As you may recall, the Consumer Financial Protection Bureau (CFPB) has been making quite a fuss about racial equality in the realm of auto finance over the past year or so. Specifically, the CFPB contends that women and minority members may be paying more for credit than white males. When this is the result of actual prejudice, it is called “disparate treatment,” and is certainly illegal. But when it is the result of colorblind policies and arm’s-length negotiation, it is called “disparate impact.”
The viability of that theory to compel dealerships to ensure equality of outcome (as opposed to equality of opportunity) has been thrown into doubt by the U.S. District Court for the District of Columbia in its decision in American Insurance Association v. U.S. Department of Housing and Urban Development, handed down on November 3, 2014. And while that case discussed disparate impact in the context of the Fair Housing Act, the underlying principles apply to the Equal Credit Opportunity Act — the law the CFPB is using to justify its actions in the auto retail industry.
A Little Background
In 2013, the Department of Housing and Urban Development (HUD) issued a new regulation it called the Disparate-Impact Rule. This rule created liability based on disparate impact under the aforementioned Fair Housing Act. The American Insurance Association alleged that HUD exceeded its statutory authority when it expanded the scope of the FHA to recognize not only disparate-treatment claims but disparate-impact claims as well.
On cross-motions for summary judgment (meaning there were no issues of fact to be decided at trial, so the judge could skip a trial and rule based on the law alone), District Court Judge Richard Leon agreed with the plaintiffs: He ruled that the FHA prohibits disparate treatment only, and therefore HUD exceeded its authority by adding a cause of action under the FHA for disparate impact.
[A side note on Judge Leon: while nominated by former president George W. Bush, he can’t be fairly called a right-wing activist jurist. In 2009, he ordered five detainees released from the U.S. prison at Guantanamo Bay, Cuba, for insufficient evidence. In 2013, he ordered a memo inadvertently released by the Palestinian Authority in a murder case returned or destroyed. That memo allegedly demonstrated the PA’s involvement in the murder of two American teenagers and one Israeli teen. Those decisions — and others — attracted much conservative wrath.]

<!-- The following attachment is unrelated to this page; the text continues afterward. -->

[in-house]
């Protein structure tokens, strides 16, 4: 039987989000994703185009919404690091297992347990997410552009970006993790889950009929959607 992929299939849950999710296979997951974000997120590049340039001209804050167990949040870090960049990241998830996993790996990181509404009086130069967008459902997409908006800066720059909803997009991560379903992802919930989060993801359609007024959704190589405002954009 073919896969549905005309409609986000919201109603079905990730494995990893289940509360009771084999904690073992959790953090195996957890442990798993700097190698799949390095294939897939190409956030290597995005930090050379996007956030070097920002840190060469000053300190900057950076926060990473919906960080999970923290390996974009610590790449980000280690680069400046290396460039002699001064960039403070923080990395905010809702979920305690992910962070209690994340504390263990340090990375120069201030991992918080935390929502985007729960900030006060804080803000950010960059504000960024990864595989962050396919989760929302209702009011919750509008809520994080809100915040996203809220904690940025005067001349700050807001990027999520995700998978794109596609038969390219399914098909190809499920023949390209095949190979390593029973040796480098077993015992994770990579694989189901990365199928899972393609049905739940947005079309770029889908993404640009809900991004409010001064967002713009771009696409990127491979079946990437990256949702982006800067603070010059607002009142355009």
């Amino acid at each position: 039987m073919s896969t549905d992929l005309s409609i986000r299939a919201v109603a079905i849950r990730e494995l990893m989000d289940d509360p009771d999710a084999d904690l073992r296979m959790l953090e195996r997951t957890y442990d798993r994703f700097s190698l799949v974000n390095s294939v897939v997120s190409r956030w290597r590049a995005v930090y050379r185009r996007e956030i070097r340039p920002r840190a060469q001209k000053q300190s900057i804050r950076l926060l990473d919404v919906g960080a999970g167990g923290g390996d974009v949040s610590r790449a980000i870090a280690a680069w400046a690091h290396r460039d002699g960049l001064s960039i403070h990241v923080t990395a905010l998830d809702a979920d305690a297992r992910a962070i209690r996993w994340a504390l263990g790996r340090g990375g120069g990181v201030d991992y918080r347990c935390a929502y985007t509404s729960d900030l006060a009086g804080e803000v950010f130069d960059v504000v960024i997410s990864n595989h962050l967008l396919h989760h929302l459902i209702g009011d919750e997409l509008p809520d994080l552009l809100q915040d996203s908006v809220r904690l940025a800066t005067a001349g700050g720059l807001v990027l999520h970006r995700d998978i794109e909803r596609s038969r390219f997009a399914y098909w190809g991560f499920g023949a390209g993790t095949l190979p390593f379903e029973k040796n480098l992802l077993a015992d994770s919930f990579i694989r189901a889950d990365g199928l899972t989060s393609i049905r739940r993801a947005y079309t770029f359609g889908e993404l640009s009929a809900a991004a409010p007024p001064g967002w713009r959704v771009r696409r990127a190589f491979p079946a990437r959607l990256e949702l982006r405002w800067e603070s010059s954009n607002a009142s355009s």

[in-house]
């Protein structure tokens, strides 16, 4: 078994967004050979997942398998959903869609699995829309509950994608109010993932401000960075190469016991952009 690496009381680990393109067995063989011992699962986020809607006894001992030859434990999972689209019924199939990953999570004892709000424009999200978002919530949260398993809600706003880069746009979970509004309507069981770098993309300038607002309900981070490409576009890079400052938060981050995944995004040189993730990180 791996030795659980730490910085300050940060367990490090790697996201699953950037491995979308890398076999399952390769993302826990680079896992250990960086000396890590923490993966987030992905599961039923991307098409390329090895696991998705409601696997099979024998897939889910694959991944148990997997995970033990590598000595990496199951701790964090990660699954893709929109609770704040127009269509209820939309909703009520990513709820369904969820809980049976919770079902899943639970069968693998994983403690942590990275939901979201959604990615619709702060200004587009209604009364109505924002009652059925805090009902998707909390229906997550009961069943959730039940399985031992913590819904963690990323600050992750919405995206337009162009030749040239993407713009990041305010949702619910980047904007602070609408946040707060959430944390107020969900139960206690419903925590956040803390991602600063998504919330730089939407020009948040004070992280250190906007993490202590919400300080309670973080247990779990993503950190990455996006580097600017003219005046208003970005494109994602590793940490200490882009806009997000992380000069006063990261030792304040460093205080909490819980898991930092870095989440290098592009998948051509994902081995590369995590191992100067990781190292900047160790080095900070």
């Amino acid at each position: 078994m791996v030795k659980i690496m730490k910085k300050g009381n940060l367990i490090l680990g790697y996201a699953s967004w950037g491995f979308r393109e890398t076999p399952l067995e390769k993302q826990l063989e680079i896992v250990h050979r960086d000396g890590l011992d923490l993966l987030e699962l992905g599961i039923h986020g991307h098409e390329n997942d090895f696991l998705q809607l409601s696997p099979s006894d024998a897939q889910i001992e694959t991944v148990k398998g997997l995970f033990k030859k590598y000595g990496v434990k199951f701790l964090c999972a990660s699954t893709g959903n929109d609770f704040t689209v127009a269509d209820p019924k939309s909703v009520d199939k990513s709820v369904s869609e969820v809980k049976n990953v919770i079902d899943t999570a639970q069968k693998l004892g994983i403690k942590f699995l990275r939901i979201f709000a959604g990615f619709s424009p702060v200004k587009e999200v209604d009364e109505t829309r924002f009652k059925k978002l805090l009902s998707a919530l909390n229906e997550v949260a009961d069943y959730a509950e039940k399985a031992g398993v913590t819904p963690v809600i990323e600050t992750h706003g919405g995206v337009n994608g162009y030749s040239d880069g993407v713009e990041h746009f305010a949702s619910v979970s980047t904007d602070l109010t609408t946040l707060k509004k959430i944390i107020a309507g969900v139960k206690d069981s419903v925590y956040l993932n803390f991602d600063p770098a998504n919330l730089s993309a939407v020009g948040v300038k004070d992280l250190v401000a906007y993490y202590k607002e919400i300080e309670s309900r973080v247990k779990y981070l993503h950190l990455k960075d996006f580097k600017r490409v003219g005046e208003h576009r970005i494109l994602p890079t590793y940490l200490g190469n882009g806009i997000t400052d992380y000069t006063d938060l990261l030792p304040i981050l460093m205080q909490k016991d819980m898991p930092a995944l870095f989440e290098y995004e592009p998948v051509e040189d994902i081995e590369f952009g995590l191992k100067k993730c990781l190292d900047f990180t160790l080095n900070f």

Sixteen pages into his written decision, Judge Leon finally cut to the chase: “Because the issue before me is whether disparate-impact claims are cognizable under the Fair Housing Act, I must, in the final analysis, determine whether the text of the FHA unambiguously evidences Congress’s intent for such claims to be cognizable under the Act. Plaintiffs argue, in essence, that only disparate treatment (intentional discrimination) claims are unambiguously cognizable under the plain text of the FHA. Unfortunately for the defendants, I agree.
“Under controlling precedent, judicial review of agency interpretations of a statute it administers must follow a two-step test. First, if the intent of Congress is clear, that is the end of the matter. The court, as well as the agency, must give effect to the unambiguously expressed intent of Congress.
“If the court determines, however, that the statute is silent or ambiguous with respect to the specific issue, the court must determine whether the agency’s action is based on a reasonable interpretation of the statute.” And here Judge Leon expressly stated that the second step of the analysis is unnecessary: “I agree with the plaintiffs that the FHA unambiguously prohibits only intentional discrimination. Accordingly, the Disparate-Impact Rule exceeds HUD’s ‘statutory jurisdiction, authority or limitations,’ and thereby violates the [Administrative Procedures Act].”